Sarika Salil Jha
An interesting session on Magna Carta was organised today at the Jaipur Literature Festival, 2017 which examined the origin and impact of Magna Carta in the middle ages and how the failed medieval treaty became the international symbol of freedom and human rights. The panel included Claire Breay, head of the medieval Manuscripts at the British Library. Claire curated a major exhibition on Magna Carta in 2015 celebrating its 800th anniversary. Richard carpenter, English historian, writer and Professor of Medieval History at King's College London and Helena Kennedy, an expert in human rights law, civil liberties and constitutional issues. They were in conversation with Patrick French, a British historian based in London and Delhi. Chintan Chandrachud, a judicial law expert, reflected upon the relevance and incorporation of Magna Carta in the Indian constitution.
I entered the venue with a lot of scepticism; I knew about the parchment of Magna Carta and what it meant in the modern world, especially in India where the recent attacks on civil rights have been quite disturbing, be it the use of the archaic law 66A, the ban on beef eating and attacks on dalits. The august panel only further heightened my discomfort. I looked very few faces wore that all knowing air. Most of them seemed liked my peers in ignorance, irrespective of their age. I breathed a sigh of relief. I opened my diary like a diligent student to take notes and put the phone on camera mode to take pictures.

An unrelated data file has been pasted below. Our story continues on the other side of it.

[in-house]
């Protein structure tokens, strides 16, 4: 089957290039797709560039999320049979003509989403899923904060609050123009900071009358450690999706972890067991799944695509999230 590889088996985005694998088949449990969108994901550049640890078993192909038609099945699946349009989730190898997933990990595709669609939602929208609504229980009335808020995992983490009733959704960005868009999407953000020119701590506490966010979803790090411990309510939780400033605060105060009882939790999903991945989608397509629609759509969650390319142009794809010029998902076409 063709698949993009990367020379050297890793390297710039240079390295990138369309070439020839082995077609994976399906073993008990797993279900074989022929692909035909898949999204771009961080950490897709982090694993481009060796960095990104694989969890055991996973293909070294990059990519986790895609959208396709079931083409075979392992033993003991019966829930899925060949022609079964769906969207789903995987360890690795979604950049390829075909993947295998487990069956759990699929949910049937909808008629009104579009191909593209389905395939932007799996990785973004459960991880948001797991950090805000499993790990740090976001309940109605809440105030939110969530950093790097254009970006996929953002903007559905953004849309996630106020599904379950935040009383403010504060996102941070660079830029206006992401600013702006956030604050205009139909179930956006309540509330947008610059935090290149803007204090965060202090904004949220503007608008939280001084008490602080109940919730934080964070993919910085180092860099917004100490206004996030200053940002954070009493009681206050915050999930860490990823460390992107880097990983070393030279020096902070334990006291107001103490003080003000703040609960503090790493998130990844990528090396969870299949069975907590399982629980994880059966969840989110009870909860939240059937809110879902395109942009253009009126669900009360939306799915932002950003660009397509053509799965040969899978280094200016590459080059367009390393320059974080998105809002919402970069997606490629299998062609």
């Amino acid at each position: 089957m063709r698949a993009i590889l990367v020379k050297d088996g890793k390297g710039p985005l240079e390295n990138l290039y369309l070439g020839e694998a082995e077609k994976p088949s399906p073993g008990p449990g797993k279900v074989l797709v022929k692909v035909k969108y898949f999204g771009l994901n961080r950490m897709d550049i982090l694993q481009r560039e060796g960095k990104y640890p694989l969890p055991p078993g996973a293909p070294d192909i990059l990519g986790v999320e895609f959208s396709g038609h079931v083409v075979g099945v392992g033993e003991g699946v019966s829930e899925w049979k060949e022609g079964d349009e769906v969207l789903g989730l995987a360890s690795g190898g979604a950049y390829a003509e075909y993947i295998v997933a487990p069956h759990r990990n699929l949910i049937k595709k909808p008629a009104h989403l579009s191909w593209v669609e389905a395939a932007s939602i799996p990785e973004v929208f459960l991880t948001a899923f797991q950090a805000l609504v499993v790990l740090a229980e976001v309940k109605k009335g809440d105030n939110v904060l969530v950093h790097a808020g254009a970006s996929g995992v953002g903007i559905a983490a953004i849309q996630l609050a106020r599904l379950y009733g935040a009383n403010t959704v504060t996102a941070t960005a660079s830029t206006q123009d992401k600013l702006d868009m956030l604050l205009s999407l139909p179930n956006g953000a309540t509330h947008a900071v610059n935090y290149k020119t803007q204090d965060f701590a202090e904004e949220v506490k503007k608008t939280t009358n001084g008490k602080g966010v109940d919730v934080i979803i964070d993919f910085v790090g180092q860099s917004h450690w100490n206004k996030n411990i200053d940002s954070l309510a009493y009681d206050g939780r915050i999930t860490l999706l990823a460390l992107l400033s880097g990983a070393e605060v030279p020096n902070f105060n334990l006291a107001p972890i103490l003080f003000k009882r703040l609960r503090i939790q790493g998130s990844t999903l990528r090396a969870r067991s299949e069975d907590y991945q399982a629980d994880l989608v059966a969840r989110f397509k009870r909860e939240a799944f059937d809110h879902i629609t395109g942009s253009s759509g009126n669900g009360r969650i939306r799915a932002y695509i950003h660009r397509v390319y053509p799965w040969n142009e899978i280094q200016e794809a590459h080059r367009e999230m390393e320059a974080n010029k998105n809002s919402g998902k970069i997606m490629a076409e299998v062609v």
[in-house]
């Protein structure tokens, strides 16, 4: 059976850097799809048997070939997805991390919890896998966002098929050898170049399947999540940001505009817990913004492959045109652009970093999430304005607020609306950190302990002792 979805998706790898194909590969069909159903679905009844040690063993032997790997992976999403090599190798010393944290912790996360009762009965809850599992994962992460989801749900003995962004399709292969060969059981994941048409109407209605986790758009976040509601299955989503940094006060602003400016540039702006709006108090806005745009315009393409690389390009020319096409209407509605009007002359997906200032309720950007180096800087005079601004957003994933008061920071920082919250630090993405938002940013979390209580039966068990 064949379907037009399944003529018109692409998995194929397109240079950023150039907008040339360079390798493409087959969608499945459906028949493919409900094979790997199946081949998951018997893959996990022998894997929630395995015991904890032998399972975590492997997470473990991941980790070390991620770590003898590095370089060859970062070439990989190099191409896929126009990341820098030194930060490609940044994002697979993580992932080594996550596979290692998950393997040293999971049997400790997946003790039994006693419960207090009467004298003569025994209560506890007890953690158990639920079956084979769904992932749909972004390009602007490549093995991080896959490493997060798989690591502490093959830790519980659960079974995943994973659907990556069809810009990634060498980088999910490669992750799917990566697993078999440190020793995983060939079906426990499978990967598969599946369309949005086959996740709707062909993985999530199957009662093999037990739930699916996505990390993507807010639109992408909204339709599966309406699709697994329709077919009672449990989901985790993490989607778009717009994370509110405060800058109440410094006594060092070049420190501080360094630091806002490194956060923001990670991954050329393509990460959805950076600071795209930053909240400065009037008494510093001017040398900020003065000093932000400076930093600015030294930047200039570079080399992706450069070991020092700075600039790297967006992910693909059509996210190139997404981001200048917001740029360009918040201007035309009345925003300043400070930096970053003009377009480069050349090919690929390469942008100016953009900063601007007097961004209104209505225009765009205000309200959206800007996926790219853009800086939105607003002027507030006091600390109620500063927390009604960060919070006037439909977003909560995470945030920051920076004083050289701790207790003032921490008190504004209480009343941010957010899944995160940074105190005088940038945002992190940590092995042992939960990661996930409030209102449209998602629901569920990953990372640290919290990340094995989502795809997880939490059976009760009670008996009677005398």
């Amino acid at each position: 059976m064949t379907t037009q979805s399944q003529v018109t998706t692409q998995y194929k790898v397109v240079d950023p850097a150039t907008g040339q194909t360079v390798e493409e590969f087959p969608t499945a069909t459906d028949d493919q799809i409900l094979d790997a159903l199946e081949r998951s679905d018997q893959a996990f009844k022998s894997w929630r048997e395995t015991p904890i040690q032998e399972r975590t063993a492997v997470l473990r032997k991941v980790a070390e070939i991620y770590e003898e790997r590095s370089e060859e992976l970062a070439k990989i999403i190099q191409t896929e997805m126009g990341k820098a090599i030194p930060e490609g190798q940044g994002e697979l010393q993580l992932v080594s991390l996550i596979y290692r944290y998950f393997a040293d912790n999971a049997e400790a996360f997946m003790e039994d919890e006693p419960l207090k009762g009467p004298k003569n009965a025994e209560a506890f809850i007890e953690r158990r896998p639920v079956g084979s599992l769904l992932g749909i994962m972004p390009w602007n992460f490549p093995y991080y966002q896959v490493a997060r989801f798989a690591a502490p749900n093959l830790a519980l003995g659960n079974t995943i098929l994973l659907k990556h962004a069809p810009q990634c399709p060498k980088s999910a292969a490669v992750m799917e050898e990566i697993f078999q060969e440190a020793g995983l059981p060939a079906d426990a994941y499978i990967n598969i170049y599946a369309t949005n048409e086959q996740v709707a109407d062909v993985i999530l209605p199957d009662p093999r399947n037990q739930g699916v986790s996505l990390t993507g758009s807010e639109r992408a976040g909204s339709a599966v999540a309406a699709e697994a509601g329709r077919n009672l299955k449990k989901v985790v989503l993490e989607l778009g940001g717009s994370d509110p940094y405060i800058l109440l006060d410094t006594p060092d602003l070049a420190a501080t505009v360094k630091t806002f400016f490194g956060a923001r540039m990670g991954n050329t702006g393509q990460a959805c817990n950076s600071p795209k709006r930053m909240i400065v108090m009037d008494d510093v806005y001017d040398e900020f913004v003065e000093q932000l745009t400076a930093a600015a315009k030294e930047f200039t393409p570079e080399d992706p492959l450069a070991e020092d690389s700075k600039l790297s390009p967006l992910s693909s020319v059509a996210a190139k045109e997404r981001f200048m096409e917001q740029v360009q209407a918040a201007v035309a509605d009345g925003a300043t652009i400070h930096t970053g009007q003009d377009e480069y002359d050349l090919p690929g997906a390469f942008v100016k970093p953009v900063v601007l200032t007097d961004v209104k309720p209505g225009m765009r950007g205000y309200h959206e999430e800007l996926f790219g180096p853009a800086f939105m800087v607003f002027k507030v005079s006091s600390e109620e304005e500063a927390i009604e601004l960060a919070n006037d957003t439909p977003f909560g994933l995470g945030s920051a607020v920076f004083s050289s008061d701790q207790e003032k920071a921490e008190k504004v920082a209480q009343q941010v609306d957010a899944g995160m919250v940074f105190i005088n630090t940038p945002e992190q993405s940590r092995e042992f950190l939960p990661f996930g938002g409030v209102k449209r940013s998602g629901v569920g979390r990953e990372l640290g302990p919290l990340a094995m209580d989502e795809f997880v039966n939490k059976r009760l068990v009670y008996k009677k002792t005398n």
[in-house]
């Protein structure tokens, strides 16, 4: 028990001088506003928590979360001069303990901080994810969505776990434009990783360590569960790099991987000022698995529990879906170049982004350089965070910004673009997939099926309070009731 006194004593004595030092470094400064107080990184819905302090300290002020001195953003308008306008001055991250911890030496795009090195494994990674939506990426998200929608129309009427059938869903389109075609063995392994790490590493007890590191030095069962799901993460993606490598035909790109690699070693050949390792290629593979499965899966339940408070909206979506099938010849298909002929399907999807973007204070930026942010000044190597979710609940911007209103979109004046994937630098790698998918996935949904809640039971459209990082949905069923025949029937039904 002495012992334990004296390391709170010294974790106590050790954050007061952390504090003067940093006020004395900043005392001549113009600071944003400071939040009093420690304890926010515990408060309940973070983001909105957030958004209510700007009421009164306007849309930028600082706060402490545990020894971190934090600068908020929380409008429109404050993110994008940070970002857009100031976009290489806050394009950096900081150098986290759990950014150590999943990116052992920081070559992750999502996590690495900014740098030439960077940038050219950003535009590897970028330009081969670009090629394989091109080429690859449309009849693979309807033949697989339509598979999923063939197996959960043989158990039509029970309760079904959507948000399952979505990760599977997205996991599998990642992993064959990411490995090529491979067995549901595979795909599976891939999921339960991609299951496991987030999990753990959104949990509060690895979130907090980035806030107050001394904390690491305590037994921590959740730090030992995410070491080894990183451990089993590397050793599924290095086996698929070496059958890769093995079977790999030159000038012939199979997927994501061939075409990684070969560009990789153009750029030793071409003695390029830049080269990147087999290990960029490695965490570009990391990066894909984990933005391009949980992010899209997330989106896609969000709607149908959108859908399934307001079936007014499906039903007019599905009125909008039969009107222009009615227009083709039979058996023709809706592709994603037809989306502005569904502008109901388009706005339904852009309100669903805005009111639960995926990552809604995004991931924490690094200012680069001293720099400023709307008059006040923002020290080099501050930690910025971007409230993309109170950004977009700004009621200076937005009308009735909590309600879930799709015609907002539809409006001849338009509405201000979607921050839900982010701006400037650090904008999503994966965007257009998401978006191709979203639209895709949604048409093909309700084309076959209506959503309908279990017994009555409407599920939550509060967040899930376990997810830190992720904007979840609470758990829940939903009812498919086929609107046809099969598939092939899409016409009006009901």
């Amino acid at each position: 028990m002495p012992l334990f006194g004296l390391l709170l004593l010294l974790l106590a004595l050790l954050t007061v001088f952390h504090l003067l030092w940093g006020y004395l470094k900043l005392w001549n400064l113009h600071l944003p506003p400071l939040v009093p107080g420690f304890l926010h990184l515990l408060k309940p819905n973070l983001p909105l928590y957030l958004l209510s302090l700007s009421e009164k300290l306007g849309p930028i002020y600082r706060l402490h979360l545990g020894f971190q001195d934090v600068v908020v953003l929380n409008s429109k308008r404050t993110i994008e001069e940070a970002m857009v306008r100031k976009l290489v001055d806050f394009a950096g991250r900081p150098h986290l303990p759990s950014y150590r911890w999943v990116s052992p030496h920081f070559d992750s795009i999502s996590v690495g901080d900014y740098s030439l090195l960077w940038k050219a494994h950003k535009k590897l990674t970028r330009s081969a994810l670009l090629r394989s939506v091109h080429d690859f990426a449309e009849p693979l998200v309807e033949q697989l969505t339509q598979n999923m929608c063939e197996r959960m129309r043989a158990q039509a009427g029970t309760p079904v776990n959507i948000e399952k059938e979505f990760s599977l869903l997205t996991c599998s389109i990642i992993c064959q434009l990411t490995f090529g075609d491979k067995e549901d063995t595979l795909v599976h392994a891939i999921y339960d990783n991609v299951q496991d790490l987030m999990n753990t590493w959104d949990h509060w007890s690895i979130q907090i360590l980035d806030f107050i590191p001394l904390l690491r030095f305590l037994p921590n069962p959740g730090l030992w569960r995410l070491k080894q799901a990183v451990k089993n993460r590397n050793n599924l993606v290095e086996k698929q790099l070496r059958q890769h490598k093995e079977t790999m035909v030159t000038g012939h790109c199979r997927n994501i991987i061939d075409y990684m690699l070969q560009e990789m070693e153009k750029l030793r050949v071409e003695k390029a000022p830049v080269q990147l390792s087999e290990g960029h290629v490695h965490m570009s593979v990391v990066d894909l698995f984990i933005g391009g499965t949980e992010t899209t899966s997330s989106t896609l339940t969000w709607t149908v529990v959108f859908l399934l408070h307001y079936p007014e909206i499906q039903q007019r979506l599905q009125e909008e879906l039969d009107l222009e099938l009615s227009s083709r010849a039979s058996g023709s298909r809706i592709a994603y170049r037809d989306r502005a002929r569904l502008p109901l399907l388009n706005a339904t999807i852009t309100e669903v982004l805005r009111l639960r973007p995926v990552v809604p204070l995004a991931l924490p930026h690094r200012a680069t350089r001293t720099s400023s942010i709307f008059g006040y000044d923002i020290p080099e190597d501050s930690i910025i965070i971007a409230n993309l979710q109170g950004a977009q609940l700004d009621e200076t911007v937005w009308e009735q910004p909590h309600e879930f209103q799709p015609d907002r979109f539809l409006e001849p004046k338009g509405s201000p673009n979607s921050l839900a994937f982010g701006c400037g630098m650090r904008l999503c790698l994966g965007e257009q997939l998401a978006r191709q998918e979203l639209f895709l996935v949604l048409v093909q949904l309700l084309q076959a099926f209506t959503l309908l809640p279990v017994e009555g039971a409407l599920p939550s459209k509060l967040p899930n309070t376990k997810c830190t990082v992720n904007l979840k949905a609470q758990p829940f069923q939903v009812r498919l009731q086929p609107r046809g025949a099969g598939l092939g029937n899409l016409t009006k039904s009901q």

The intelligentsia took the stage and the opening comments of Richard Carpenter breathed life back into me as he remarked that had we been born in the 13th century, most of us would either be peasants or in the king’s prison for the original ‘Magna Carta’ made no provision for the common man, especially, women. He said the British consider it their greatest gift to the world: irritated by this attitude he once called the parchment a piece of “shit” on a radio programme. He was duly warned against using such words or risk losing the programme.
Claire Breay said it was the most popular document in the world but most people including the English do not really understand the document. Thus, according to her the document has become the most flexible symbol of liberty and justice and each one interpreted it according to his or her understanding. She narrated bizarre cases where her clients wanted her to evoke ‘Magna Carta’ in cases where they were issued parking tickets. There was a thunderous laughter as Richard called it the domestication of ‘Magna Carta’. Patrick French added to the fun as he cheekily pointed to the fact that though the British are proud of this document, it was Americans who erected the first memorial of stone pillars in 1957 on the spot where King John was forced to acquiesce to the demands of his rebellious barons. The audience were amused and so were the panellists.
Helena Kennedy, jumped in and said that she was a Scot and it was the English who kept singing pean to the document. At this moment a panelist brought the house down when he said that Helena is a labour party member and rebels against her party whip in the House of Lords more frequently than any other Labour Peers. However she later admitted that like everyone else, she also used the ‘Magna Carta’ a lot. Chintan Chandrachud said that ‘Magna Carta’is a great document in its current flexible avatar. The original ‘Magna Carta’ was read several times when the Indian constitution was being formulated but it had limited impact on the Indian constitution as it did not mention the freedom of speech and religious freedom, the pillars of our constitution.
The session was enlightening and also reiterated the fact that knowing and imbibing the spirit of ‘Magna Carta’ is more important than knowing its theoretical aspect.